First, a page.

Rebuilding Together

Brad Wiese can tell you how valuable a veterans group — and its building — is in Hooper.

The VFW post in Hooper offers camaraderie for veterans, but also raises funds for local projects and provides space for community events.

So the organization, Rebuilding Together, Platte Valley East, is joining forces with Sears to complete renovations and repairs to the Veterans of Foreign Wars David Hargen Post 10535 building in Hooper.

More than 25 volunteers from Rebuilding Together, the VFW post and Logan View High School will complete flooring replacement, debris removal and critical building repairs as part of the Sears Heroes at Home program.

The work is expected to take place from 9 a.m. to 4 p.m. Saturday and also Nov. 3 in the building at 108 N. Main St., in Hooper.

“It has been great fun listening to stories about their service over morning coffee where several members of the post meet every morning to talk about the community and upcoming post events,” said Wiese, executive director of Rebuilding Together, Platte Valley East.

Wiese applied for a grant from Sears, which every year makes funds available to Rebuilding Together affiliates to complete projects for veterans and veterans’ facilities.

“We’re always very thankful for their generosity in supporting folks, who have served and supported this country and its citizens,” Wiese said. “It’s an honor to be able to give back to those who’ve given to us.”

In his grant writing, Wiese said the Hooper post has community pancake and waffle feeds each year to raise funds for its own expenses and also offers the event to other local groups to help raise money.

Hooper’s VFW is the only post in Dodge County that offers coffee in the morning, five days a week, for anyone who’d like to join them and share in the camaraderie of the post.

The space also is used for many functions such as graduation receptions and the community Fourth of July breakfast.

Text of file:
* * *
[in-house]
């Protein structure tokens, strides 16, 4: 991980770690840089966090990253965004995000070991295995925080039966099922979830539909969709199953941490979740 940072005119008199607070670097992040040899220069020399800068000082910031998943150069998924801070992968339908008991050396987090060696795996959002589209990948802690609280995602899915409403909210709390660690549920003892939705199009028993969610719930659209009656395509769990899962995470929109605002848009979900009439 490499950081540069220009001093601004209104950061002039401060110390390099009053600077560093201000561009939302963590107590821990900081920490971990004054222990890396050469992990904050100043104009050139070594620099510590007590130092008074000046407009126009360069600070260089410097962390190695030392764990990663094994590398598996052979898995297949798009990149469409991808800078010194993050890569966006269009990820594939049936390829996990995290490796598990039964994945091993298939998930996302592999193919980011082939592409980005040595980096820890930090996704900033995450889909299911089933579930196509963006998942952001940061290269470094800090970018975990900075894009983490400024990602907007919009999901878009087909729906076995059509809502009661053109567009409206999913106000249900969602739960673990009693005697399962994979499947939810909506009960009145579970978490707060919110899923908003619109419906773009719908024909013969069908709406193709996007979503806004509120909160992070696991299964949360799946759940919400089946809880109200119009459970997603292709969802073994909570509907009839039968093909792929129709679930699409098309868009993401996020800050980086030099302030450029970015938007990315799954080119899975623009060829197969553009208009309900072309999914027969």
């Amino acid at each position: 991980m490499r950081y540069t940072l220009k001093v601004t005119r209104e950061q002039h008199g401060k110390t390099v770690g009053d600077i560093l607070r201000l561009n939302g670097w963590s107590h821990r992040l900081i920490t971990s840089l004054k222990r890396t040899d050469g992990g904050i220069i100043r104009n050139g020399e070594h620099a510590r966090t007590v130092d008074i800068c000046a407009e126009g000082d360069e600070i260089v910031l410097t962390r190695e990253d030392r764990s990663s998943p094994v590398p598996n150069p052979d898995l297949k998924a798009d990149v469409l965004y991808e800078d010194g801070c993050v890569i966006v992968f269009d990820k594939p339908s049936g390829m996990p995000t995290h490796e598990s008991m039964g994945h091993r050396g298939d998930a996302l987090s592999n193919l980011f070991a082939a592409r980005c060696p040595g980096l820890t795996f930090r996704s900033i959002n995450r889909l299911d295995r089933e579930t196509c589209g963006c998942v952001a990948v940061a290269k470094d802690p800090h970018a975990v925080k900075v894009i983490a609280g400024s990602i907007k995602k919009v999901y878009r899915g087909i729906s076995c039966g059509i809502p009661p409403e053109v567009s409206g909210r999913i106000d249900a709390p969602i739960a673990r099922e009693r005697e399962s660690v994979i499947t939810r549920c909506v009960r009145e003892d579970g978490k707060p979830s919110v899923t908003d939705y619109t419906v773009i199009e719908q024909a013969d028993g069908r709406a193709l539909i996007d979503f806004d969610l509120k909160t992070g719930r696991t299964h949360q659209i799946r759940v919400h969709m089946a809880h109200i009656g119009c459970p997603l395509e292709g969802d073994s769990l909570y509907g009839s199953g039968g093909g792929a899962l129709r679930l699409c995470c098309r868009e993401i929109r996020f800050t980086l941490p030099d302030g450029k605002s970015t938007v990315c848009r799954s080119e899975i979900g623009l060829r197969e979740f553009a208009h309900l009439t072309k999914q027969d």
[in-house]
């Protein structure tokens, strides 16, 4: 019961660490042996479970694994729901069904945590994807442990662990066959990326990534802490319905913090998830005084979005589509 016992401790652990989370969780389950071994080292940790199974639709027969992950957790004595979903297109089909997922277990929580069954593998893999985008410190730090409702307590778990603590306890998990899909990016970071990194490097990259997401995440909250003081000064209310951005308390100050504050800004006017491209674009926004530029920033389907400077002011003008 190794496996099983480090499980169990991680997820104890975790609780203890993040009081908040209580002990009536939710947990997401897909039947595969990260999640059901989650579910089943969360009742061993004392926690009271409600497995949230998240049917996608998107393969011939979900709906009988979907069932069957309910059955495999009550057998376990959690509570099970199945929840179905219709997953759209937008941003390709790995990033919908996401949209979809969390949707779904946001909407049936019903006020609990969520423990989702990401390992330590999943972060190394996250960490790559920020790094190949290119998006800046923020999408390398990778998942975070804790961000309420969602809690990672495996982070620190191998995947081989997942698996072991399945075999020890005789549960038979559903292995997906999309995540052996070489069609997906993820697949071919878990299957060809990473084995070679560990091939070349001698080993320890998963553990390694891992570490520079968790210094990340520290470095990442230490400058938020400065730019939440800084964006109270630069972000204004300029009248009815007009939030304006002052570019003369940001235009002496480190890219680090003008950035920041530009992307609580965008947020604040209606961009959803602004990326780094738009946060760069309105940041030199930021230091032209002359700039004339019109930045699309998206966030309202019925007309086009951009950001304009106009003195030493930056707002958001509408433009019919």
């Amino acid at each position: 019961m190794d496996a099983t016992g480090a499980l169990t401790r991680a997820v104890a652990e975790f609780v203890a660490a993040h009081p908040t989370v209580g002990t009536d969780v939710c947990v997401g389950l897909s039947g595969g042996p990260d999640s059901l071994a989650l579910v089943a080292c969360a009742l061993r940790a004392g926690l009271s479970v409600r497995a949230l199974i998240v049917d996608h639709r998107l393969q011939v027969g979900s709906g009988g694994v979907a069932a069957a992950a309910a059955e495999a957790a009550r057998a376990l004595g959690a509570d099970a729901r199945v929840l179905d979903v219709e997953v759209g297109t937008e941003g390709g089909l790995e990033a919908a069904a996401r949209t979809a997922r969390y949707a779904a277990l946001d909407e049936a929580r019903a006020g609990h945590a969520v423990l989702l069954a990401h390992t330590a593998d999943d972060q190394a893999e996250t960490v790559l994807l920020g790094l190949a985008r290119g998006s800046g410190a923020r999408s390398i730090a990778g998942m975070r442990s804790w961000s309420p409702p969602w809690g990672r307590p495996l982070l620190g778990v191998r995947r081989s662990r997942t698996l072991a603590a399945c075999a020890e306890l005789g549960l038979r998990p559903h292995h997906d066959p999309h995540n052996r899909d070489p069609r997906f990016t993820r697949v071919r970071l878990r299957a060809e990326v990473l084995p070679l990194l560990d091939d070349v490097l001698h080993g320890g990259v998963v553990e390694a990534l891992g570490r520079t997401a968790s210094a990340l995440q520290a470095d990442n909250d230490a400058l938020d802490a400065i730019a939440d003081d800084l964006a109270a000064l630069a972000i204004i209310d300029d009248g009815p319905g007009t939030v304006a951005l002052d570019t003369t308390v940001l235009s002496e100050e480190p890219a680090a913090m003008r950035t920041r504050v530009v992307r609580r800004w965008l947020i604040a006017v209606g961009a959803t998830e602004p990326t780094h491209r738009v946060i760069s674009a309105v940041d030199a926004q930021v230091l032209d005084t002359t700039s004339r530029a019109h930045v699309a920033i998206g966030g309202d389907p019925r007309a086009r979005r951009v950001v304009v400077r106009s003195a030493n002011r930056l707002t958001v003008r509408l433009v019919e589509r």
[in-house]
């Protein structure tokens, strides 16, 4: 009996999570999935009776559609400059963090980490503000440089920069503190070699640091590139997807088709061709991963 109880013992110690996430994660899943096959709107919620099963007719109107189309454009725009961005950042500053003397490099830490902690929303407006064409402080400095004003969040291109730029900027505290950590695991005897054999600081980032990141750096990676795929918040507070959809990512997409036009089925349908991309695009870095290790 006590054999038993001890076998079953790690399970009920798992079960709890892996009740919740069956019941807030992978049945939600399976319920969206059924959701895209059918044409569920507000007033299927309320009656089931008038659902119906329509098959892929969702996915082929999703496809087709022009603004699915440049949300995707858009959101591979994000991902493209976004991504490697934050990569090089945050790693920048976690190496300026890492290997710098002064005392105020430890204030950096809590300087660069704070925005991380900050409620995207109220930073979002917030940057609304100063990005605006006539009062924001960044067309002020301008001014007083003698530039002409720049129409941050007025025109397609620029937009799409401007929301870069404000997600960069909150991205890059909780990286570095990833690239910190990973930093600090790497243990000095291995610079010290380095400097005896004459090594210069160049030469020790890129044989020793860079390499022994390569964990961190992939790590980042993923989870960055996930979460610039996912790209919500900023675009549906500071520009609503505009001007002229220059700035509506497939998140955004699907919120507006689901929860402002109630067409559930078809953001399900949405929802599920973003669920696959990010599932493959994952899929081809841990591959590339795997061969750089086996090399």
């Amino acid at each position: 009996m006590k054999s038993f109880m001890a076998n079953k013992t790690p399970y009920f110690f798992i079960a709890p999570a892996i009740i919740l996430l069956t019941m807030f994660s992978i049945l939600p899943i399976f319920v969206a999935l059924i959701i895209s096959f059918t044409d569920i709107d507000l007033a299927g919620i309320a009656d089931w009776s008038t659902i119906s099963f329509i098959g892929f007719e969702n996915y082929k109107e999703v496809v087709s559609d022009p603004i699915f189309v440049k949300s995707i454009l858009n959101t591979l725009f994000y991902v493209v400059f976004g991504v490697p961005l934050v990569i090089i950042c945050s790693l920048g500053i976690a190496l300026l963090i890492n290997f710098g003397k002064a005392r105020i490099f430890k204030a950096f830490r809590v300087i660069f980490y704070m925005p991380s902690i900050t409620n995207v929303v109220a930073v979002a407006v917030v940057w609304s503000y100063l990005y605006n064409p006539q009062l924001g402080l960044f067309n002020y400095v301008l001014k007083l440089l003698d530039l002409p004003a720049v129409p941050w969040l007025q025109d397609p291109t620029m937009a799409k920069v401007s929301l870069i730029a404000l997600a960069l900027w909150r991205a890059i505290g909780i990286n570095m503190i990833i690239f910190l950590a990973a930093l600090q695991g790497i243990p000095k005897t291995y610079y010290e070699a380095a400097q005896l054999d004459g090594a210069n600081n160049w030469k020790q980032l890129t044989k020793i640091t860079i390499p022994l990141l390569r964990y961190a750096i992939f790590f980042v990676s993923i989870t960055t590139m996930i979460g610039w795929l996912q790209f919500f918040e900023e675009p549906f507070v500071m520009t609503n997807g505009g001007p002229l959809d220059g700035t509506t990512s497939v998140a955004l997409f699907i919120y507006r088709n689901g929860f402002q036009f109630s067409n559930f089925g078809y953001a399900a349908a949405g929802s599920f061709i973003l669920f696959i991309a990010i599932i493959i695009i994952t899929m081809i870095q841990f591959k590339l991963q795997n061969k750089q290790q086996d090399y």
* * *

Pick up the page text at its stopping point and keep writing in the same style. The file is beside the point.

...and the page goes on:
It’s a staging area for the July Fourth parade and is used by the color guard for storage, practices and events.

The post also provides services on Memorial Day for surrounding cemeteries and decorates veterans’ graves. It donates funds to activities and projects such as Civil Air Patrol and the newly constructed concessions stands at the local ball fields.

Post members enjoy pancake feeds provided for residents of veterans’ homes in Norfolk and Bellevue.

Each year, veterans are brought from these retirement homes to the Hooper post and treated to a pancake feed, presentations and a chance to have fellowship with local veterans.

Wiese said the post is a great asset to Hooper and the surrounding community, but the facility needs repairs.

The most critical need is a restroom large enough for veterans from the retirement homes to enter in a wheelchair and for accompanying nurses to assist them on and off a chair-height stool.

Plans call for removal of current restroom walls and construction of an area that can meet the needs of people with disabilities and medical personnel.

“Chair-height stools, wheelchair accessible sinks and adequate grab bars must be installed to ensure the safety of the veterans,” Wiese said.

He also noted that as current members of the Hooper VFW age, the restroom is inadequate for their needs.

In addition, Wiese cites the need for carpeting in the dining hall to be removed and replaced with durable laminate flooring.

Most of the dining hall is carpeted, which makes it very difficult to move wheelchairs and walkers for older members. It’s also tough to keep clean, has many stains and poses a risk to respiratory health, he said.

Other items include a back door that is difficult to open and close and which should be replaced with a more usable unit to allow access to the alley and garbage area.

Holes in the front façade of the building need to be repaired. Current appliances are old and need to be replaced to help in the safety and efficiency for many community events the post provides.

Wiese also noted that that building’s second level was once an apartment that has fallen into disrepair. It’s filled with old equipment and furniture that needs to be disposed of, he said.

Rebuilding Together, a longtime, charitable partner of Sears, is a national nonprofit organization that provides low-income homeowners with critical home repairs and helps revitalize the communities in which they live.

Heroes at Home, created through a partnership between Sears and Rebuilding Together, is a national program designed to assist low-income members of the military, their families and veterans with needed home repairs and modifications.

Since the program’s inception in 2007, more than $23 million has been raised for Heroes at Home and veteran’s services.

Through more than 1,700 projects, almost 42,000 volunteers have donated 333,000 hours to support veterans and their families through critical repairs to veterans’ homes and nonprofit facilities that serve them.

“With the assistance of Rebuilding Together and Sears, this post will continue to serve veterans and the community, county and the eastern side of Nebraska for years to come,” Wiese said.


News Editor

Tammy Real-McKeighan is news editor of the Fremont Tribune. She covers news, features, religion stories and writes the weekly faith-based, Spiritual Spinach column.

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